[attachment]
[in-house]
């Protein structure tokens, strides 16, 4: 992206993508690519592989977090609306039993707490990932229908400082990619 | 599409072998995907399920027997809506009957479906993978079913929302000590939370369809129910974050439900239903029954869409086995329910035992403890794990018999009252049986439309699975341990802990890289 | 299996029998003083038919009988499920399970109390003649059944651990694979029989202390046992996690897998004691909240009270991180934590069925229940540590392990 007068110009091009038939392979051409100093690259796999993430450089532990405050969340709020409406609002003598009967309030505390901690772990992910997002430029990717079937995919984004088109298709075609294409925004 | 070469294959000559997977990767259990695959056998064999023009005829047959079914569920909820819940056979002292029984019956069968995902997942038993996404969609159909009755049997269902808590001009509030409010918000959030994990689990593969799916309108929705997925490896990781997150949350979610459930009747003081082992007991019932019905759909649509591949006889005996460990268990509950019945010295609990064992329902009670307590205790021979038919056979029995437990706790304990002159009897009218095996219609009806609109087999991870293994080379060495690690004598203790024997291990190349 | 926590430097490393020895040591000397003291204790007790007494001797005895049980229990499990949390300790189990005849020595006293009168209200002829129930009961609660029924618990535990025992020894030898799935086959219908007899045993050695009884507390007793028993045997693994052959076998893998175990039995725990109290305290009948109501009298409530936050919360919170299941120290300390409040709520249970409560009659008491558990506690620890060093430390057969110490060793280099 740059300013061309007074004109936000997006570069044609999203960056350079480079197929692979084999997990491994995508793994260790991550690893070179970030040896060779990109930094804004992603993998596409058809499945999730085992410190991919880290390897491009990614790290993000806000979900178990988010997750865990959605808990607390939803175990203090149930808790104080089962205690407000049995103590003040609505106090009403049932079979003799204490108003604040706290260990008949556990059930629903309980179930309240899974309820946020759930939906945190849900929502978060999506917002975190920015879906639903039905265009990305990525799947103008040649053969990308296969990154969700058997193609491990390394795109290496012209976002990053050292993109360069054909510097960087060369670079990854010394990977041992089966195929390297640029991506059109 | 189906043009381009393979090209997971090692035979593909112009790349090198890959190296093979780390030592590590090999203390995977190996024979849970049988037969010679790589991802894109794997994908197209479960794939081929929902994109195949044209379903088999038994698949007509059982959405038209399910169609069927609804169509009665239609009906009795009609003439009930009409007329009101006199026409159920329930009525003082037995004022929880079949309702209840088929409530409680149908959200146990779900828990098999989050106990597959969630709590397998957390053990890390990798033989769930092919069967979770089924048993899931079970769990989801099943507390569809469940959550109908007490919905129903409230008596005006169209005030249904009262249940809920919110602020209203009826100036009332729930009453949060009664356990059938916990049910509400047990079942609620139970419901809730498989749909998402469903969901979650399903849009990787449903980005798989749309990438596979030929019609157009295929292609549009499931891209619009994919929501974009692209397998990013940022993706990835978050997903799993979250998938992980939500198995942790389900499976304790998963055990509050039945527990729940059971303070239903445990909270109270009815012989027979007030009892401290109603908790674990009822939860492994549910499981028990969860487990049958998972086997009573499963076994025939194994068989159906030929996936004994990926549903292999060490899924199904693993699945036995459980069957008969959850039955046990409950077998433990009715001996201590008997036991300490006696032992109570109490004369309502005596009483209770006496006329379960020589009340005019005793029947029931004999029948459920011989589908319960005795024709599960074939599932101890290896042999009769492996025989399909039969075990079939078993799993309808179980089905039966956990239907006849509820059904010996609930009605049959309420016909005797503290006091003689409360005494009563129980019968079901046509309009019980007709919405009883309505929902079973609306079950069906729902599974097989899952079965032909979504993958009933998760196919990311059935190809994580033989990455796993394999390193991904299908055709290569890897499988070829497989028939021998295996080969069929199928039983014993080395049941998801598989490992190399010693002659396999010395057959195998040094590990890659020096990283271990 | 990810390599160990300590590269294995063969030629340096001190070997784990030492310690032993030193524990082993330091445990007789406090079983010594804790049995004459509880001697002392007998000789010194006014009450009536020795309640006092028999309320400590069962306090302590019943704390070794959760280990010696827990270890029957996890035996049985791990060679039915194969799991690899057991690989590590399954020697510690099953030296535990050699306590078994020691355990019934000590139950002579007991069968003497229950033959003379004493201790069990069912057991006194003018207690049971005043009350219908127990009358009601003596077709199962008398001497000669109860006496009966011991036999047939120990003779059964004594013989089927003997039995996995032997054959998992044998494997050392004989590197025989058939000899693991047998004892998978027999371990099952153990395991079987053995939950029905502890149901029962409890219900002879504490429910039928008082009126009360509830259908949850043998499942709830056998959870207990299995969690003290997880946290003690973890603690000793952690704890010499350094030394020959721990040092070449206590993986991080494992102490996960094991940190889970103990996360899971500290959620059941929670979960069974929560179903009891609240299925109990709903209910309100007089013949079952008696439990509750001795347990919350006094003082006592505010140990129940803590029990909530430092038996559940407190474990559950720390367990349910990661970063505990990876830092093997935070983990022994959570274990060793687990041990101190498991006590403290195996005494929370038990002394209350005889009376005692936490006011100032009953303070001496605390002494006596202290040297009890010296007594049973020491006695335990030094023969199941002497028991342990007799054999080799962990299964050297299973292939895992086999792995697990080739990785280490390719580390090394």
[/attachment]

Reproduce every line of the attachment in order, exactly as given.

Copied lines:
[in-house]
């Protein structure tokens, strides 16, 4: 992206993508690519592989977090609306039993707490990932229908400082990619 | 599409072998995907399920027997809506009957479906993978079913929302000590939370369809129910974050439900239903029954869409086995329910035992403890794990018999009252049986439309699975341990802990890289 | 299996029998003083038919009988499920399970109390003649059944651990694979029989202390046992996690897998004691909240009270991180934590069925229940540590392990 007068110009091009038939392979051409100093690259796999993430450089532990405050969340709020409406609002003598009967309030505390901690772990992910997002430029990717079937995919984004088109298709075609294409925004 | 070469294959000559997977990767259990695959056998064999023009005829047959079914569920909820819940056979002292029984019956069968995902997942038993996404969609159909009755049997269902808590001009509030409010918000959030994990689990593969799916309108929705997925490896990781997150949350979610459930009747003081082992007991019932019905759909649509591949006889005996460990268990509950019945010295609990064992329902009670307590205790021979038919056979029995437990706790304990002159009897009218095996219609009806609109087999991870293994080379060495690690004598203790024997291990190349 | 926590430097490393020895040591000397003291204790007790007494001797005895049980229990499990949390300790189990005849020595006293009168209200002829129930009961609660029924618990535990025992020894030898799935086959219908007899045993050695009884507390007793028993045997693994052959076998893998175990039995725990109290305290009948109501009298409530936050919360919170299941120290300390409040709520249970409560009659008491558990506690620890060093430390057969110490060793280099 740059300013061309007074004109936000997006570069044609999203960056350079480079197929692979084999997990491994995508793994260790991550690893070179970030040896060779990109930094804004992603993998596409058809499945999730085992410190991919880290390897491009990614790290993000806000979900178990988010997750865990959605808990607390939803175990203090149930808790104080089962205690407000049995103590003040609505106090009403049932079979003799204490108003604040706290260990008949556990059930629903309980179930309240899974309820946020759930939906945190849900929502978060999506917002975190920015879906639903039905265009990305990525799947103008040649053969990308296969990154969700058997193609491990390394795109290496012209976002990053050292993109360069054909510097960087060369670079990854010394990977041992089966195929390297640029991506059109 | 189906043009381009393979090209997971090692035979593909112009790349090198890959190296093979780390030592590590090999203390995977190996024979849970049988037969010679790589991802894109794997994908197209479960794939081929929902994109195949044209379903088999038994698949007509059982959405038209399910169609069927609804169509009665239609009906009795009609003439009930009409007329009101006199026409159920329930009525003082037995004022929880079949309702209840088929409530409680149908959200146990779900828990098999989050106990597959969630709590397998957390053990890390990798033989769930092919069967979770089924048993899931079970769990989801099943507390569809469940959550109908007490919905129903409230008596005006169209005030249904009262249940809920919110602020209203009826100036009332729930009453949060009664356990059938916990049910509400047990079942609620139970419901809730498989749909998402469903969901979650399903849009990787449903980005798989749309990438596979030929019609157009295929292609549009499931891209619009994919929501974009692209397998990013940022993706990835978050997903799993979250998938992980939500198995942790389900499976304790998963055990509050039945527990729940059971303070239903445990909270109270009815012989027979007030009892401290109603908790674990009822939860492994549910499981028990969860487990049958998972086997009573499963076994025939194994068989159906030929996936004994990926549903292999060490899924199904693993699945036995459980069957008969959850039955046990409950077998433990009715001996201590008997036991300490006696032992109570109490004369309502005596009483209770006496006329379960020589009340005019005793029947029931004999029948459920011989589908319960005795024709599960074939599932101890290896042999009769492996025989399909039969075990079939078993799993309808179980089905039966956990239907006849509820059904010996609930009605049959309420016909005797503290006091003689409360005494009563129980019968079901046509309009019980007709919405009883309505929902079973609306079950069906729902599974097989899952079965032909979504993958009933998760196919990311059935190809994580033989990455796993394999390193991904299908055709290569890897499988070829497989028939021998295996080969069929199928039983014993080395049941998801598989490992190399010693002659396999010395057959195998040094590990890659020096990283271990 | 990810390599160990300590590269294995063969030629340096001190070997784990030492310690032993030193524990082993330091445990007789406090079983010594804790049995004459509880001697002392007998000789010194006014009450009536020795309640006092028999309320400590069962306090302590019943704390070794959760280990010696827990270890029957996890035996049985791990060679039915194969799991690899057991690989590590399954020697510690099953030296535990050699306590078994020691355990019934000590139950002579007991069968003497229950033959003379004493201790069990069912057991006194003018207690049971005043009350219908127990009358009601003596077709199962008398001497000669109860006496009966011991036999047939120990003779059964004594013989089927003997039995996995032997054959998992044998494997050392004989590197025989058939000899693991047998004892998978027999371990099952153990395991079987053995939950029905502890149901029962409890219900002879504490429910039928008082009126009360509830259908949850043998499942709830056998959870207990299995969690003290997880946290003690973890603690000793952690704890010499350094030394020959721990040092070449206590993986991080494992102490996960094991940190889970103990996360899971500290959620059941929670979960069974929560179903009891609240299925109990709903209910309100007089013949079952008696439990509750001795347990919350006094003082006592505010140990129940803590029990909530430092038996559940407190474990559950720390367990349910990661970063505990990876830092093997935070983990022994959570274990060793687990041990101190498991006590403290195996005494929370038990002394209350005889009376005692936490006011100032009953303070001496605390002494006596202290040297009890010296007594049973020491006695335990030094023969199941002497028991342990007799054999080799962990299964050297299973292939895992086999792995697990080739990785280490390719580390090394």